Yue Fei and Wuhan (Part 1)


Yue Fei and Wuhan (Part 1)
“Looking across the Central Plains, beyond the wild smoke are many cities. Thinking about the past, they were adorned by flowers and willow trees, with boats decorated with phoenixes and pavilions etched with dragons. Dances and songs were plentiful in the gardens and palaces. Now, waves of dust by the enemy’s cavalry run amok outside the capital’s walls.
Where are the soldiers? They are fighting on the battlefield, blood moisturizing their swords. Where are the civilians? They are falling prey to the battles, with their bodies strewn across valleys. Where is the nation of the past? Thousands of villages are destitute. When can I head out to defeat the enemies and show loyalty to the country? My whip is pointed straight north. Once we cross the Yangtze River, sweep away the barbarians and recover the Central Plains, I wish to return here to continue my tour of Hanyang and ride the Yellow Crane.”
The above is Yue Fei’s poem “Emotions Ascending the Yellow Crane Tower.” This timeless Song-style poem reflects his nostalgia for Hanyang (a district in present day Wuhan City). The Song Dynasty and generations of people of Wuhan have deep respect and remembrance of Yue Fei.
Yue Fei, courtesy name Pengju, lived from the years 1103 – 1141 AD. He was born in Tangyin County of Xiangzhou, now a part of China's Henan Province. Yue Fei is well remembered in Chinese history as a great general and national hero of the Southern Song Dynasty.
Yue Fei was a diligent student in his younger years. He developed good skills in the martial arts and joined the army at the age of 19. Shortly afterwards, his father passed away, so Yue Fei left the army to go home and mourn his father.
In 1126, the Jin Dynasty (Jurchens) invaded the Southern Song Dynasty. Yue Fei joined the army again and thus resumed his military career to defend the country. Living by the principle to “serve the country with utmost loyalty,” he carried out the mission to take back the land that was occupied by the Jin invaders and to abolish the shame brought by the Humiliation of Jingkang. His army “Yue Army” was well trained with strong military discipline where they “would rather die of hunger than rob people, and die of cold than tear people's houses down to burn.” Yue Fei's army continuously defeated the Jin army and was deeply loved by the people.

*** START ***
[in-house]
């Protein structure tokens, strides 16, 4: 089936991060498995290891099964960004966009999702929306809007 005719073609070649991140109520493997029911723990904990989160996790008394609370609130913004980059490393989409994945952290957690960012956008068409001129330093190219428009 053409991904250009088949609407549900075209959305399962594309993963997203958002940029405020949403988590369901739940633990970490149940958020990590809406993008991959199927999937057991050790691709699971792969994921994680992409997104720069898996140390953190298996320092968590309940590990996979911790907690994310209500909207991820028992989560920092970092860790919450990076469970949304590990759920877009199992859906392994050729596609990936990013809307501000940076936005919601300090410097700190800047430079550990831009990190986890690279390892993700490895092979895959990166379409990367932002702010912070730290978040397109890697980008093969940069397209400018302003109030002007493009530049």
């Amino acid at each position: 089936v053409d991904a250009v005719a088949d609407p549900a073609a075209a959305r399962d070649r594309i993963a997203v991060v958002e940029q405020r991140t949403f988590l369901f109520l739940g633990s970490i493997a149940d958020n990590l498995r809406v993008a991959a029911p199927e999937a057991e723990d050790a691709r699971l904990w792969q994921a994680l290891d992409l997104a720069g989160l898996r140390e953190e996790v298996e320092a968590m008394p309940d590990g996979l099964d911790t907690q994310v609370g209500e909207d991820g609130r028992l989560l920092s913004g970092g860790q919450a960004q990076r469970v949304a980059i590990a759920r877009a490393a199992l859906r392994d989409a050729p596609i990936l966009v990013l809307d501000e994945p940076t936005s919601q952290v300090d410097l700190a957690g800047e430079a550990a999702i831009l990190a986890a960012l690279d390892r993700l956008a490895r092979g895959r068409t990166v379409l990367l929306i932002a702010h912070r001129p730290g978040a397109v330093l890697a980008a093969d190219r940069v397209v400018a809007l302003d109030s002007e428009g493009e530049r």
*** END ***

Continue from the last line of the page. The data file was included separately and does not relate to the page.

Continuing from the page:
In his military career, Yue Fei directed 126 battles without losing a single one. He is a true “forever-victorious general.” The Jin army was so afraid of Yue Fei's army that they exclaimed, “To shake the mountains is easy, but to shake Yue Fei's army is barely possible.”
During his lifetime, Yue Fei spent seven years (1134 – 1141 AD) stationed in the city of Wuhan. It was the base from which the Yue Army carried out its northern expeditions. Yue Fei embarked on four expeditions from Ezhou (present day Wuchang), thus establishing deep historical connections with Wuhan. According to archeological confirmations, the general headquarters was situated in present day Simenkou of Old Wuchang City, the military training grounds were at the present day Small East Gate’s Sand Lake, the barracks were at the Big East Gate’s Shaihu Lake, the stables were at the Matiying neighborhood, and the naval training base was set at Yuejiazui outside Old Wuchang City. It was in Wuhan where Yu Fei reached the apex of his life. Here, he established his career and achievements. At age 32, he was named a Duke. In 1178, Yue Fei was posthumously named Wumu. Yue Fei’s highest title was “Song Yue King of E” (or King of Ezhou in Song Dynasty). In the almost 900 years since his death, many historic sites, legends, folklore and stories related to Yue Fei have been left in Wuchang and Hanyang. Today, there are reminders such as Yue Fei Pavilion, Yue Song, Yue Mei, Yuejiazui and Yue Fei Street.
According to historical records, Yue Fei's mother, Mrs. Yao, died at his military base in Ezhou (in Hubei Province) in March 1136. Deciding to resign his official position, Yue Fei left without reporting to the emperor. He carried her coffin to Lu Mountain, Jiangxi Province and submitted a report to request approval to stay in mourning for his mother. However, the emperor ordered him to come back to serve the country. Thus, Yue Fei “converted his filial piety to loyalty (to the emperor and the country)” and returned to his military post in Xiangyang, Hubei in June 1136. That August, he marched northward again deep into the territory of the Qi Kingdom, a puppet government of the Jin that was made up of traitors of the Song Dynasty. Yue Fei recaptured several counties. In September, he had to retreat to Ezhou due to lack of reinforcements. Unable to reach his aspirations, Yue Fei wrote the eternal poem A River of Red. In November, the Qi Kingdom was defeated and Ezhou was recovered. The place where Yue Fei’s mother passed away in Wuchang was named “Loyalty and Filial Piety Gate.”

岳飞与武汉 ()

    来源: 看中国 责编: Kitt

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